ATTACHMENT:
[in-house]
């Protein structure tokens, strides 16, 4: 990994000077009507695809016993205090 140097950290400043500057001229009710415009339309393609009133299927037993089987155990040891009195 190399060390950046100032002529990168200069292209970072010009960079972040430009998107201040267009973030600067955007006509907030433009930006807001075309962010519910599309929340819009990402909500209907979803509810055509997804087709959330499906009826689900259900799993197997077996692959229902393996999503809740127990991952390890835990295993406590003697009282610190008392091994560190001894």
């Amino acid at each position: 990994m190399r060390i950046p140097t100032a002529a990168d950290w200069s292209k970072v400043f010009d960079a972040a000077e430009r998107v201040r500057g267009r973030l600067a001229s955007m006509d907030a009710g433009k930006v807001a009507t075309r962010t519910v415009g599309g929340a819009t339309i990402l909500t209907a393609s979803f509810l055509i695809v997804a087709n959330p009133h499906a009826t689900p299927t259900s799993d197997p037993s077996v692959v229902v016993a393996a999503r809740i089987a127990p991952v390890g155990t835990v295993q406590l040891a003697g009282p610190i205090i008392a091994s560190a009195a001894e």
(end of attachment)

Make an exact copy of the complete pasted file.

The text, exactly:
[in-house]
């Protein structure tokens, strides 16, 4: 990994000077009507695809016993205090 140097950290400043500057001229009710415009339309393609009133299927037993089987155990040891009195 190399060390950046100032002529990168200069292209970072010009960079972040430009998107201040267009973030600067955007006509907030433009930006807001075309962010519910599309929340819009990402909500209907979803509810055509997804087709959330499906009826689900259900799993197997077996692959229902393996999503809740127990991952390890835990295993406590003697009282610190008392091994560190001894």
């Amino acid at each position: 990994m190399r060390i950046p140097t100032a002529a990168d950290w200069s292209k970072v400043f010009d960079a972040a000077e430009r998107v201040r500057g267009r973030l600067a001229s955007m006509d907030a009710g433009k930006v807001a009507t075309r962010t519910v415009g599309g929340a819009t339309i990402l909500t209907a393609s979803f509810l055509i695809v997804a087709n959330p009133h499906a009826t689900p299927t259900s799993d197997p037993s077996v692959v229902v016993a393996a999503r809740i089987a127990p991952v390890g155990t835990v295993q406590l040891a003697g009282p610190i205090i008392a091994s560190a009195a001894e």